By Maria Saporta and Douglas Sams
Published in the Atlanta Business Chronicle on Jan. 9, 2015
As demolition of Doraville’s 165-acre General Motors plant revs up, a picture is emerging of a proposed “city within a city” on the Atlanta Perimeter with transit, towers, plazas and parks.
In an exclusive Jan. 6 interview with Atlanta Business Chronicle, renowned New York-based architecture and design firm Perkins Eastman unveiled its initial vision for the multi-billion dollar development.
With potentially up to 10 million square feet of mixed-use development over the next decade or more, it will be one of the most closely watched projects in Atlanta’s history.
Since the 1940s, the plant has stood at what’s now the convergence of Interstate 285 and Peachtree Industrial Boulevard near Buford Highway.
A development team led by Atlanta developer Integral Group LLC acquired the site last fall.
It began demolition about two months ago and will now pick up speed with a formal demolition ceremony scheduled Jan. 9.
The developers have yet to pick a name for the project.
It comes as the economy continues to improve, with more hiring and wage growth predicted this year for metro Atlanta. The new master plan is flexible enough to allow market demand to determine which phases and infrastructure improvements come first.
The plan calls for at least six districts connected to a central transit station, where some towers could rise up to 20 stories.
Along I-285, “the Campus” district offers the kind of access and visibility on an interstate that could lure the next big corporate relocation to Atlanta.
“The Commons” district would emphasize public spaces, such as parks and squares, walkable streets, bike paths and trails. Up to 40 percent of the project is dedicated to public spaces.
“The Yards” could retain pieces of the GM plant — built in the 1940s and operated until its closure in 2008 — for the sake of history. Those funky industrial buildings might also lure creative companies, including startups, that typically want space that links to the past and offers a sense of authenticity, a trend playing out in historic downtowns across the nation.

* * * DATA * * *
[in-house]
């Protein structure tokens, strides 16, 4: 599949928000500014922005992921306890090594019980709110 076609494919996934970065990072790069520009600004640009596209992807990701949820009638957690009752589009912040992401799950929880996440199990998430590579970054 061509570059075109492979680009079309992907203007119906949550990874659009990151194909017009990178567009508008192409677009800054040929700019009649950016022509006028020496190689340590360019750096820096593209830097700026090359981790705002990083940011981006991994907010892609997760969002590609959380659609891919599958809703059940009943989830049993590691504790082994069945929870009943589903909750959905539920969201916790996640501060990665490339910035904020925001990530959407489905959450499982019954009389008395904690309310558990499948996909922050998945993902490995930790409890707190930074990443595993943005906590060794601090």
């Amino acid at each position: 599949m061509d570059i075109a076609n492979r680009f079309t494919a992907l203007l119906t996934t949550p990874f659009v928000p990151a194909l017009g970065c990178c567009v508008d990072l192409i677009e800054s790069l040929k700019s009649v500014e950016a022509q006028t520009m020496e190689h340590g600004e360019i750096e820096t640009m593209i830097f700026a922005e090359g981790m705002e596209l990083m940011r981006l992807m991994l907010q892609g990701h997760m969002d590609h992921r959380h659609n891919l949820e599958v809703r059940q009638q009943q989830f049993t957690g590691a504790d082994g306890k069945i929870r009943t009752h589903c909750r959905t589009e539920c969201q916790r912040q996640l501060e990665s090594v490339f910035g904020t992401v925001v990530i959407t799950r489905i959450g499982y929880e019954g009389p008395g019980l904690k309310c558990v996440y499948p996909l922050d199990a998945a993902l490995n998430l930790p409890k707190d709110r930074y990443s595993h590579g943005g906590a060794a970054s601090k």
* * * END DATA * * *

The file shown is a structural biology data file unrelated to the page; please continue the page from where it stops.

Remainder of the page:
The spine of the GM redevelopment is the “Park Avenue” corridor.
It would run underneath the railroad tracks and the Doraville MARTA Station, potentially linking the project to Buford Highway and downtown Doraville.
A team led by Integral Group founder Egbert Perry chose Perkins Eastman for its experience in complex, transformative projects.
“Every one of our designs is unique,” Stanton Eckstut, principal of Perkins Eastman, said about the firm’s diverse portfolio of projects.
But, he added, “We put a lot of emphasis on public spaces.”
The portfolio includes Wharf Waterfront in Washington, D.C., the largest project in the city’s modern history. It would bring the nation’s capitol the water’s edge, Eckstut said.
At Target Field Station in Minneapolis, Perkins Eastman designed a multimodal transit hub next to a historic warehouse district and Target Field, home of the Minnesota Twins. The project is touted as the Grand Central Station of the Twin Cities. It might also offer a glimpse of how transit will play a role in the GM project. “Our approach to transit is as a great public place,” Eckstut said.
The idea reflects the GM redevelopment’s biggest potential impact — connecting dozens of cities along the Atlanta Perimeter whether by transit lines, bike lanes or trail systems.
If successful, it would transform a section of the Atlanta Perimeter and the communities around it, which for years have been passed over for trophy office projects and creative mixed-use developments.
The central Perimeter has several MARTA train stations that have helped lure corporate relocations. Sandy Springs will become home to the new headquarters of of Mercedes Benz-USA and Dunwoody recently won the campus for State Farm Insurance Co.
Over the past year, Perry has told regional leaders the GM project could help unite the region, both geographically and politically.
Last summer, he urged Gwinnett officials to begin identifying development nodes it plans to connect by transit.
“If you let the physical boundaries limit, constrain or define your thinking, you get sub-optimal thinking,” Perry told Atlanta Business Chronicle in the Jan. 6 interview.
The project, though a possible game-changer, will also face difficult hurdles.
That includes hammering out agreements between MARTA and the railroad operator Norfolk Southern, which has rail lines running through the GM site. At issue is whether Norfolk Southern will allow access through a lease or property transfer to create a pedestrian bridge, allowing residents from across the region to use the former GM site to connect by rail to existing job centers in Buckhead, Midtown and downtown.
They would also easily link to Hartsfield-Jackson Atlanta International Airport.
Another challenge is public and private funding to develop the project. This year Perry and the development team will address the infrastructure needs such as road, water, and sewer improvements.
One complex but critical piece of the development is the engineering work necessary to create Park Avenue. It will be costly to run the road at least 300 feet underneath the Norfolk Southern and MARTA rail lines. The development team could seek Doraville Tax Allocation District funding. Perry may also attempt to secure funding from the state legislature.
“I think there is a plan that could evolve where development could start as early as this year,” Perry said. “Obviously infrastructure investment can be funded in lots of ways.”